The Ten Commandments of Cinematography
For Still Photographers
by Michael Reichmann
Is it Raining? San Miguel de Allende, Mexico. August, 2013
Panasonic GX7 with Lumix 35-100mm f/2.8 X
It used to be that shooting movie film or video was reserved for people with deep pockets and / or extensive training. No more. Now virtually every camera shoots good quality video, and even cell phones shoot HD video. Simple editing software is available, often for free, and it doesn't take long to figure out how to get your scenes up on sharing sites like YouTube or Vimeo.
But, just as there are millions of boring and even hopeless looking still images on Flicker and Instagram, so to are there crappy videos on sites that host people's cinematic productions.
But raising your work above the lowest common denominator isn't all that hard, particularly when it comes to shooting. Assuming that you're using a DSLR, CSC or camcorder with some basic controls (unlike a cell phone) here are 10 things to consider doing that will greatly improve the quality of your videos.
1: Don't zoom. Zooming simply looks amateurish. Yes, there may be times when it's useful or even necessary, but avoid doing it if you can.
2: Turn off autofocus and focus manually. Even the best AF systems "hunt" during a shot and nothing looks worse than losing focus at an important moment.
3: Turn off autoexposure. Set your camera to M and manually set the shutter speed, aperture and ISO. Exposure changes when they're not deliberate are terrible to watch.
4: Set your camera to "Natural" or a similar low saturation look. Standard is almost always way to saturated and contrasty.
5: If at all possible, shoot at 24FPS and with a shutter speed of 1/50 second if you want a "cinematic look". This is not ideal for sports or any type of action, but it produces the motion cadence that has the feel of motion pictures. 60 FPS with a 1/125 second shutter speed looks like video. If that's what you want, or when shooting fast action – fine.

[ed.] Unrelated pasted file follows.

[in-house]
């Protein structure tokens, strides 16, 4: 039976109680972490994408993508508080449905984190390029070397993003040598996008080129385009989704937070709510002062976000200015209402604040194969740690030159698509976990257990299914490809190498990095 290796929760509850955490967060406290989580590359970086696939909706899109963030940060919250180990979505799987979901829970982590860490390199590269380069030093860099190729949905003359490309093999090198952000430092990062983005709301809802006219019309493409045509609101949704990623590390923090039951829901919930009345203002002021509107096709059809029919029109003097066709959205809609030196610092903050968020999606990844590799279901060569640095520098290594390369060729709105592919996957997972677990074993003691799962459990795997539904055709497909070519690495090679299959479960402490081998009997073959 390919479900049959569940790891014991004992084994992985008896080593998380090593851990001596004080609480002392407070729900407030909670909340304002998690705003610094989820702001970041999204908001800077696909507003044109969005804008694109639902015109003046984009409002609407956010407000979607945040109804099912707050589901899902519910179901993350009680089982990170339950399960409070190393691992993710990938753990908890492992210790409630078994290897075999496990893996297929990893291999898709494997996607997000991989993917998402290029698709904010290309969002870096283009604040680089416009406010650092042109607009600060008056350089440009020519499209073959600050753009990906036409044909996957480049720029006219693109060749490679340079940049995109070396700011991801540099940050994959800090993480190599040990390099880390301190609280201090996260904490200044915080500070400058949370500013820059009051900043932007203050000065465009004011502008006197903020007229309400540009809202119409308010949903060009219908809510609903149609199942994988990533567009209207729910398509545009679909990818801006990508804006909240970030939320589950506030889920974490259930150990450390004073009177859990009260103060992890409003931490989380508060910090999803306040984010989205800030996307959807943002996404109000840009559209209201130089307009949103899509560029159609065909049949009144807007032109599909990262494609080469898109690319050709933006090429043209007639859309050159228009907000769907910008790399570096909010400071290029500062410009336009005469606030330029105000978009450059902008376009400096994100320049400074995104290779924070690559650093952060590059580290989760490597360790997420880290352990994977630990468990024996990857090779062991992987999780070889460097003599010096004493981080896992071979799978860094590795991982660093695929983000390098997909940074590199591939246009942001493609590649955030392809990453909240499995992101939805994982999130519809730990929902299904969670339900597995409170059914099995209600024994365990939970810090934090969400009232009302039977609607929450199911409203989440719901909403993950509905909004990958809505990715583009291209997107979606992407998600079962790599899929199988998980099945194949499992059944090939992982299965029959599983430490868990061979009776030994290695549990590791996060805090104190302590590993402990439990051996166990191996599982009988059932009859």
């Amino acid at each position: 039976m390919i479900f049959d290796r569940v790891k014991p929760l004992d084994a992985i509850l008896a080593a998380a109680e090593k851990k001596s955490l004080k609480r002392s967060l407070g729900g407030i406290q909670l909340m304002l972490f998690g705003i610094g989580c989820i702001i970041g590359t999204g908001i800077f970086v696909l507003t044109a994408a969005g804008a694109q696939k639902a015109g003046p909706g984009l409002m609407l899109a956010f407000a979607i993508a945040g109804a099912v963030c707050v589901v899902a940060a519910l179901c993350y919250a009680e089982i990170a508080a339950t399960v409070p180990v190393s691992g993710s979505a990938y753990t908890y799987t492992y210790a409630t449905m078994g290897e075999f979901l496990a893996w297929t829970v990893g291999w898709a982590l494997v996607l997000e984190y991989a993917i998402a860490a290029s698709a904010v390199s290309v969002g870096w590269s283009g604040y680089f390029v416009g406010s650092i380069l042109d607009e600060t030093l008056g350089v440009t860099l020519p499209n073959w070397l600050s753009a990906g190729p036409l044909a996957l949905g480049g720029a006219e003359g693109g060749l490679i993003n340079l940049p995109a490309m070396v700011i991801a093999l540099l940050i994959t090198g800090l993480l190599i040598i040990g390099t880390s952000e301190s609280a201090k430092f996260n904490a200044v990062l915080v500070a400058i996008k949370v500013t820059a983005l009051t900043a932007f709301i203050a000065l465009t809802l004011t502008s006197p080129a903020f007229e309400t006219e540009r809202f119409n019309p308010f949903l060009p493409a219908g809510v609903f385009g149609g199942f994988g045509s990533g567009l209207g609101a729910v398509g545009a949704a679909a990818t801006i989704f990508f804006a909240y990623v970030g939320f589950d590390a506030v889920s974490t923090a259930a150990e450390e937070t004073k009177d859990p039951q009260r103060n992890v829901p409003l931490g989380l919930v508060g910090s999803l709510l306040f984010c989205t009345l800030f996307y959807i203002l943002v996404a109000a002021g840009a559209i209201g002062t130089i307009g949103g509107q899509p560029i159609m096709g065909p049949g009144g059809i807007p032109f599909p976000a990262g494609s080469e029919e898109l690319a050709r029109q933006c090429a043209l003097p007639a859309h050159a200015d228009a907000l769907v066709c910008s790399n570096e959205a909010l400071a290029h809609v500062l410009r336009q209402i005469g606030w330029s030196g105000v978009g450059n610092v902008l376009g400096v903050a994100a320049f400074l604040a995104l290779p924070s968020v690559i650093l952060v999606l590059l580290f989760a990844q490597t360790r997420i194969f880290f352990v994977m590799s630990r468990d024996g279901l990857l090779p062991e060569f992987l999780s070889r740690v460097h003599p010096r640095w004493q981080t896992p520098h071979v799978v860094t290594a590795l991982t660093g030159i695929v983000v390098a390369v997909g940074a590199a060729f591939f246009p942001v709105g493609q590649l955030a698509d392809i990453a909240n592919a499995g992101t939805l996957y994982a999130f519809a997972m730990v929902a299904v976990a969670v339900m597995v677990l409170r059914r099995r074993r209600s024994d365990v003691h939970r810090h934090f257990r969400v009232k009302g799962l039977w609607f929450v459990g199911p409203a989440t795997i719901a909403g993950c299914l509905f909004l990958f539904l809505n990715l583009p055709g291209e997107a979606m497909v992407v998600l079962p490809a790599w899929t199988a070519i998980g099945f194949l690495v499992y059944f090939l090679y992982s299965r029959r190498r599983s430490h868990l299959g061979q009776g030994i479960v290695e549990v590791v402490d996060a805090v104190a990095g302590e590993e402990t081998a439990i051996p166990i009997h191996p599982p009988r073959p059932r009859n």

6: Use a variable neutral density filter (Fader) so that you can control the light entering the lens and adjust the shutter speed and aperture to the settings that you want. Shooting at f/16 because it's sunny out just looks awful. But that's what an appropriate shutter angle (a speed of double the frame rate; ie: 1/50 sec for 24 FPS) requires unless you have a Fader. Buy a good one. Cheap ones are crap.
7: Move the camera slowly. Any panning should be at a speed much slower than you think looks right at the time. It will at the end. Experiment.
8: A tripod, monopod, or table-top pod are all a great idea. Hand-hold as little as possible, and when you do, use wide lenses and stabilization if your camera/lens offers it.
9: Use an outboard digital audio recorder if at all possible. The mics and pre-amps built into almost all DSLRs and camcorders are mostly terrible. Small recorders can easily mount on the camera's accessory shoe with a small ballhead. Sync the high quality audio with the ambient track recorded by the camera when editing. Good sound is 50% of what people will experience when watching your video production.
10: Don't try and shoot stills at the same time with the same camera. You'll screw up both. Cameras setting are so wildly different for each that your best approach is to have two different cameras with you which share the same lens mount. That way you can quickly switch from one to the other and also swap lenses between them as needed.
11: (Important bonus commandment): Before, during and after shooting, think about the story that you want to tell. Cinema has been described as "telling stories over time", and one can also describe them as, "telling stories through space". A still photograph fails or succeeds at its job of story telling in a single moment. A film spreads those moments out over time and space. Think about it. For the still photographer who wants to break out of a rut, or expand their creative or business options, making films and videos can have great appeal.
Notes About This Video
The video below was shot one morning at the town square in San Miguel de Allende, Mexico. The camera used was the new Panasonic GX7, which I found produces truly excellent quality video – as good as any DSLR or CSC (including the GH3) that I've used. It was shot simply for my own pleasure, and then used here to illustrate some of the concepts above.
Two lenses were used, the Lumix 12-35mm f/2.8 X and the 35-100mm f/2.8 X. A Hoya Fader was used, and conveniently both lenses use the same diameter filter. Church bell audio was recorded with the camera's built-in mic. The music track used is from The Free Music Archive.
Shooting was done at 24FPS with the "Natural" look setting. The video was edited and graded in Final Cut Pro X.
Shooting time; about 2 hours. Editing time, similarly, about 2 hours. Time to shoot the still at the top of the page, about 2 minutes, waiting for the right expressions. Time to edit the image, similarly about 2 minutes to crop and grade. Interesting, huh? Video requires serious time committment!
By the way – do as I say, not as I do. In this instance my portable recorder had been forgotten (an Olympus LS-10) and I only had one camera body along, making it difficult to shoot stills, though the one at the top of this page was shot that same time. I also shot 100% hand-held. When I return to San Miguel in the fall I'll use the Blackmagic Pocket Cinema Camera along with the GX7, because they both take MFT lenses and should compliment each other nicely for doing stills and video at the same time.